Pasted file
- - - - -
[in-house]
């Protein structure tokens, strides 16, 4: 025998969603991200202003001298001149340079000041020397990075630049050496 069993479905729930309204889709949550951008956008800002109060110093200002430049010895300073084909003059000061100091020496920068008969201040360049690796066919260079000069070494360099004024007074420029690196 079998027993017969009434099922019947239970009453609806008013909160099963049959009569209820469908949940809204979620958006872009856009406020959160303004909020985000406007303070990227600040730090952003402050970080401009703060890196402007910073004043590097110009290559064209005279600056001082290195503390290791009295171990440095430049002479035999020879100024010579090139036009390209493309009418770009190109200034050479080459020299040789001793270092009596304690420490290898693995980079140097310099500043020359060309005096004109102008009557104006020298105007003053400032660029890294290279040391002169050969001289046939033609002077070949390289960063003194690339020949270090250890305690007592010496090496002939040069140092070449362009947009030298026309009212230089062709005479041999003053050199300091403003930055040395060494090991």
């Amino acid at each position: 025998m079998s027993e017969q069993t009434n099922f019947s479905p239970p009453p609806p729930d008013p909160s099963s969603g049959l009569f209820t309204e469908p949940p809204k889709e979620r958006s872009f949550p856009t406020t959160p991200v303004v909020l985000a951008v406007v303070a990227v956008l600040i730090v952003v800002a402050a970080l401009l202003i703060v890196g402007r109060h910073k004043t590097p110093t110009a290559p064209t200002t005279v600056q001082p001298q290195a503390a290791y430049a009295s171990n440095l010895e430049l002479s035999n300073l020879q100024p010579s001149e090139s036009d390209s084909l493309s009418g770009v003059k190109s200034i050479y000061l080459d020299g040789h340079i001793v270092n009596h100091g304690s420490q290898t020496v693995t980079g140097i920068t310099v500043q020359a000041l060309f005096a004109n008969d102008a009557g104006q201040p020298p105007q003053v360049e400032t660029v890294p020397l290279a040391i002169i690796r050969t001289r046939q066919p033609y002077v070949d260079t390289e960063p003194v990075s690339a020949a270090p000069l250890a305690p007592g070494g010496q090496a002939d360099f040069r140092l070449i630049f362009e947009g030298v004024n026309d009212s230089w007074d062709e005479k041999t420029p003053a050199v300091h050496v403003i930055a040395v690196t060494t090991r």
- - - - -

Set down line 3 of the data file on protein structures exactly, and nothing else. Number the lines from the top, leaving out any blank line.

């Amino acid at each position: 025998m079998s027993e017969q069993t009434n099922f019947s479905p239970p009453p609806p729930d008013p909160s099963s969603g049959l009569f209820t309204e469908p949940p809204k889709e979620r958006s872009f949550p856009t406020t959160p991200v303004v909020l985000a951008v406007v303070a990227v956008l600040i730090v952003v800002a402050a970080l401009l202003i703060v890196g402007r109060h910073k004043t590097p110093t110009a290559p064209t200002t005279v600056q001082p001298q290195a503390a290791y430049a009295s171990n440095l010895e430049l002479s035999n300073l020879q100024p010579s001149e090139s036009d390209s084909l493309s009418g770009v003059k190109s200034i050479y000061l080459d020299g040789h340079i001793v270092n009596h100091g304690s420490q290898t020496v693995t980079g140097i920068t310099v500043q020359a000041l060309f005096a004109n008969d102008a009557g104006q201040p020298p105007q003053v360049e400032t660029v890294p020397l290279a040391i002169i690796r050969t001289r046939q066919p033609y002077v070949d260079t390289e960063p003194v990075s690339a020949a270090p000069l250890a305690p007592g070494g010496q090496a002939d360099f040069r140092l070449i630049f362009e947009g030298v004024n026309d009212s230089w007074d062709e005479k041999t420029p003053a050199v300091h050496v403003i930055a040395v690196t060494t090991r």